Wild Deeds, Assignments and ‘Dangerous Innovation’

Wild Deeds, Assignments and ‘Dangerous Innovation’

By Daniel Edstrom
DTC Systems, Inc.

As much as things change, they remain the same.  Wild Deeds, Strangers to Title, Nominee’s, Agents, Evidence, etc., have always been issues in real estate transactions.  Thanks to Monica Graham for finding this case.   Look at this excerpt regarding “dangerous innovation” decades before the mortgage meltdown:

In the present case, we would have to assume the position of Russ and Ethyl Green in the chain of title, that the Crestmore Company had complied with the statutory provisions relating to the use of a fictitious name, and that P. H. Wierman was a member of the firm with the authority to execute an assignment of the note made payable to that firm. Such assumptions, would indeed, constitute a “dangerous innovation.”

This excerpt regards proof of the chain of title:

[6c] For the above reasons it appears that plaintiffs failed to prove a valid assignment of the note and third trust deed to them. As assignees they stand in the same position as their assignor, the Crestmore Company, and must prove their chain of title to the note in question.

This excerpt is in regards to the burden of proof in proving an assignment:

The burden of proving an assignment falls upon the party asserting rights thereunder (Read v. Buffum, supra, 79 Cal. 77 [21 P. 555, 12 Am.St.Rep. 131]Ford v. Bushard, 116 Cal. 273 [48 P. 119]Bovard v. Dickenson, 131 Cal. 162 [63 P. 162]Nakagawa v. Okamoto, 164 Cal. 718 [130 P. 707]). [8] In an action by an assignee to enforce an assigned right, the evidence must not only be sufficient to establish the fact of assignment when that fact is in issue (Quan Wye v. Chin Lin Hee, 123 Cal. 185 [55 P. 783]) but the measure of sufficiency requires that the evidence of assignment be clear and positive to protect an obligor from any further claim by the primary obligee (Gustafson v. Stockton etc. R. R. Co., 132 Cal. 619 [64 P. 995]). Continue reading “Wild Deeds, Assignments and ‘Dangerous Innovation’”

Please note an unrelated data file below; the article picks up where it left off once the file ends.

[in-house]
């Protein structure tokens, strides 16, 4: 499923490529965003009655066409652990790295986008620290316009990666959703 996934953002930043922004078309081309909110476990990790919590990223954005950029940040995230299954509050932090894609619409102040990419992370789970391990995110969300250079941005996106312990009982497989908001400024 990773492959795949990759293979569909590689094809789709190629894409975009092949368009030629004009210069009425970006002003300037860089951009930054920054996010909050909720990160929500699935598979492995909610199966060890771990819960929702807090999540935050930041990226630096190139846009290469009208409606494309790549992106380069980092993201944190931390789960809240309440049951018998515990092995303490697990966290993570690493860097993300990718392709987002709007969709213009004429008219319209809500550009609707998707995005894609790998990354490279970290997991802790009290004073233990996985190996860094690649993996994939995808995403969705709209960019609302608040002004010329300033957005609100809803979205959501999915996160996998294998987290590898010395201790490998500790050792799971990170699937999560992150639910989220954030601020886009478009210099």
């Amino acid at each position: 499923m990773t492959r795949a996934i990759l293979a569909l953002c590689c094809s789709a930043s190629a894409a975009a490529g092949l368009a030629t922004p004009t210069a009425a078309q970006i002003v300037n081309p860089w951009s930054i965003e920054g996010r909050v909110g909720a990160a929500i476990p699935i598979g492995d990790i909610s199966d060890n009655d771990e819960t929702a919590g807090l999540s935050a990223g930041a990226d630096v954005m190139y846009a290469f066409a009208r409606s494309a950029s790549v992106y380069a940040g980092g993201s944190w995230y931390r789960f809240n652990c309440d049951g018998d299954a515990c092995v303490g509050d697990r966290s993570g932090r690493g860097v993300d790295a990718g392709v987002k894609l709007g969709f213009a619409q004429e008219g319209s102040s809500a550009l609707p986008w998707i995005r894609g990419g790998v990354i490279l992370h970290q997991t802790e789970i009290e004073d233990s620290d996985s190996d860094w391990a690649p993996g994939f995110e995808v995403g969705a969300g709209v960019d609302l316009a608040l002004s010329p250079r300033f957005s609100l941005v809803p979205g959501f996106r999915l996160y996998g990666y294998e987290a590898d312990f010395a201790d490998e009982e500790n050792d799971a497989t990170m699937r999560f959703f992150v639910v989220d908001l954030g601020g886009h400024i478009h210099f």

MERS has no agency – New York Bankruptcy Court: in re Agard

The following is a New York Bankruptcy motion for relief from stay ruling from February 10th, 2011




In re:

Case No. 810-77338-reg


Chapter 7




Before the Court is a motion (the “Motion”) seeking relief from the automatic stay

pursuant to 11 U.S.C. § 362(d)(1) and (2), to foreclose on a secured interest in the Debtor’s real

property located in Westbury, New York (the “Property”). The movant is Select Portfolio

Servicing, Inc. (“Select Portfolio” or “Movant”), as servicer for U.S. Bank National Association,

as Trustee for First Franklin Mortgage Loan Trust 2006-FF12, Mortgage Pass-Through

Certificates, Series 2006-FF12 (“U.S. Bank”). The Debtor filed limited opposition to the Motion

contesting the Movant’s standing to seek relief from stay. The Debtor argues that the only

interest U.S. Bank holds in the underlying mortgage was received by way of an assignment from

the Mortgage Electronic Registration System a/k/a MERS, as a “nominee” for the original

lender. The Debtor’s argument raises a fundamental question as to whether MERS had the legal

authority to assign a valid and enforceable interest in the subject mortgage. Because U.S. Bank’s

rights can be no greater than the rights as transferred by its assignor – MERS – the Debtor argues

that the Movant, acting on behalf of U.S. Bank, has failed to establish that it holds an

enforceable right against the Property.1 The Movant’s initial response to the Debtor’s opposition was that

MERS’s authority to assign the mortgage to U.S. Bank is derived from the mortgage itself which

allegedly grants to MERS its status as both “nominee” of the mortgagee and “mortgagee of

record.” The Movant later supplemented its papers taking the position that U.S. Bank is a

creditor with standing to seek relief from stay by virtue of a judgment of foreclosure and sale

entered in its favor by the state court prior to the filing of the bankruptcy. The Movant argues

that the judgment of foreclosure is a final adjudication as to U.S. Bank’s status as a secured

creditor and therefore the Rooker-Feldman doctrine prohibits this Court from looking behind the

judgment and questioning whether U.S. Bank has proper standing before this Court by virtue of a

valid assignment of the mortgage from MERS.
Continue reading “MERS has no agency – New York Bankruptcy Court: in re Agard”